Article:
The feeling that God is far away or even nonexistent is a common spiritual experience, he said. "Maybe we won't have the same intensity of experiences, but most of what she did was very ordinary -- it just became extraordinary when it was all put together," Father Kolodiejchuk said.
Mother Teresa died in Calcutta in September 1997.
In 1999, Pope John Paul II waived the rule requiring a five-year wait before a beatification process can begin.
Although he works on the cause from 8 a.m. to 7 p.m. daily, Father Kolodiejchuk said he believes it will be "several months" before the Vatican formally recognizes that Mother Teresa heroically lived the Christian virtues and declares her venerable.
He said work also is underway on preparing a report on the potential miracle needed for beatification: the 1998 cure of an Indian woman who had a huge, unidentified growth in her abdomen.
"People do say, 'Do it faster,'" the priest said. But the official process takes time, he said. "It is designed to discern the sense of the people of God and the verification of the miracle is God's confirmation of that."
Within a year, our business collapsed, my wife had a miscarriage, we were embroiled in an eviction battle with our tenants, one of our cars blew and engine and the other one the transmission, and I haven't been able to find work.
I too have been struggling with my faith. I still believe, but I'm not certain at what point God will step in and honor His promise that he will not give me "more than [I] can endure," and that he will care for me and my family as the sparrows and the lillies in the field. I've been thinking for months that there isn't much more I can take, and yet here I am, facing another crisis. For many months, the prophecies have been coming... "You will surely be delivered..." "God will richly provide for you..." "God has great plans for you." I believe all of those things... and yet I can't grasp why our plight seems to fall on deaf ears. No amount of tears, crying out, begging in prayer, and falling on my face has improved our lot.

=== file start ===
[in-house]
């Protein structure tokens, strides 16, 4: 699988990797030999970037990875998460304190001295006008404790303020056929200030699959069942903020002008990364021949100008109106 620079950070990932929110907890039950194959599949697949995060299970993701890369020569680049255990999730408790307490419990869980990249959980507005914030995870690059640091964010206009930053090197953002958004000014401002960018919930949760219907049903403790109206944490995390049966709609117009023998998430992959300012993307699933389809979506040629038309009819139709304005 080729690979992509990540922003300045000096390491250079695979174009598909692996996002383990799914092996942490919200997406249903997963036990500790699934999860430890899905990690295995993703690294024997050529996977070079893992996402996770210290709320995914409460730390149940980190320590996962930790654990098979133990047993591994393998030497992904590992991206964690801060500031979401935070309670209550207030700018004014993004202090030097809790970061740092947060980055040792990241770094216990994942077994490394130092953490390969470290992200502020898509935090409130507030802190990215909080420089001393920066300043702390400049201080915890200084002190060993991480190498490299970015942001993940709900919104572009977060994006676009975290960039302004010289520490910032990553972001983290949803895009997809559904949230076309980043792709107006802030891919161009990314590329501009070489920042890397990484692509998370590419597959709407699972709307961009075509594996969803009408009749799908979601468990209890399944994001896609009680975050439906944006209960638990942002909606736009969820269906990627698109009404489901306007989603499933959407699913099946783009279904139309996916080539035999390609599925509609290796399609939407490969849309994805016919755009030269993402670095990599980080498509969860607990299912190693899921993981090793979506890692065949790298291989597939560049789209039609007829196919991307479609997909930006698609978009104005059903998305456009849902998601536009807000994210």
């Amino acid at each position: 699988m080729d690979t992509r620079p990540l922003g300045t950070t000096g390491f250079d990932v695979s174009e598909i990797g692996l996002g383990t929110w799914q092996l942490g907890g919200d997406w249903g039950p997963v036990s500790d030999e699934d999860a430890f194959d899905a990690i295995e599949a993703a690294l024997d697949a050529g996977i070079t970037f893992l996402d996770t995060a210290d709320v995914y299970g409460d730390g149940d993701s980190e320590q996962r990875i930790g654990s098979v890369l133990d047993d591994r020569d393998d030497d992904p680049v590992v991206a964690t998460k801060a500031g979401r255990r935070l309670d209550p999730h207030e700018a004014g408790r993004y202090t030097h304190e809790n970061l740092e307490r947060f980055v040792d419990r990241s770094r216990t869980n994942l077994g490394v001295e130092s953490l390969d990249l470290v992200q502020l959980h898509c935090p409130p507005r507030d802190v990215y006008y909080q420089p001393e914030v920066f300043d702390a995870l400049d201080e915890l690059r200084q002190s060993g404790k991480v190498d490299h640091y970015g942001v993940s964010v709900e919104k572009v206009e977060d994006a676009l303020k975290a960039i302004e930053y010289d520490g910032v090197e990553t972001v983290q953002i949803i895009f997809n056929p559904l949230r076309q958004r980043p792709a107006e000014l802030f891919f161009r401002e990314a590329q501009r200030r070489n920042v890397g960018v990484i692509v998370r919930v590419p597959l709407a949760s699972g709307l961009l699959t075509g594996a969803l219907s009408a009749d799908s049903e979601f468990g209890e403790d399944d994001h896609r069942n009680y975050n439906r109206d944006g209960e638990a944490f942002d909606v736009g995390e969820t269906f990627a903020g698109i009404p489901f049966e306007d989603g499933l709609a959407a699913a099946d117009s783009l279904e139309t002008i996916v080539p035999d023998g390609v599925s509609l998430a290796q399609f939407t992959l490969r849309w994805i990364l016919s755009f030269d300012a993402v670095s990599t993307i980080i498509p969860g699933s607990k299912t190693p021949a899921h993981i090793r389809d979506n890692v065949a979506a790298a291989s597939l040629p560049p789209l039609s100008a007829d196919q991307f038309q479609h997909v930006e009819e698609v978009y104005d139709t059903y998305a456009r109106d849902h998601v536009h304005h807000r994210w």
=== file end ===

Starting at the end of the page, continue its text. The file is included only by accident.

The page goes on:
To hear that Mother Theresa, who had what may be the most well-known and loved ministry in the world, had struggles as deep - and deeper - than mine is a comfort.
God is good... and very difficult to understand sometimes. I'm glad the Church released this information.
I trust this puts the Church's traditionally rigorous and thorough timetable for decision-making in context for non-Catholics. =)
Isn't that the way with all truly holy people.
I saw the following quote the other day and saved it on my hard drive. Maybe it can help you.
I pray that whatever suffering has been laid on your shoulders, might be lightened. Don't lose heart.
Blessings for you and yours.
In the past few years I have gone through a divorce, a loss of house and career and so many financial failings I can't even begin to count them. But, I'm convinced that God is allowing all this to happen for an important reason of His design. This story about Mother Teresa and your recounting facts from your history are worth reflection.
Thank you for providing more hope, but more importantly, more courage to continue toward the goal!
Blessings to you and your family!
Pascal also said something like everyone has a hole in his heart the size of God...
For Mother Theresa:
The soul is healed by being with children.
Puh-LEEEZE, earplug. That was totally uncalled for. You don't have a clue what that person endured or why, or what they did or didn't do to help themselves.
As for Mother Theresa, she dealt with the realities of situations that people live in (and die in) in Calcutta. Should they be ignored until their diseases are cured and poverty is abolished?
Bill Gates' good deeds are a credit to him. Thank God for his generosity.
Peace, dude. Take a chill pill.
That's a great quote. Thanks for sharing it.
There are teachers - liars, really - who preach a false hope of the Prosperity Gospel; health, wealth, and happiness through the mechanism of Faith. It's a new age lie repackaged as Christ.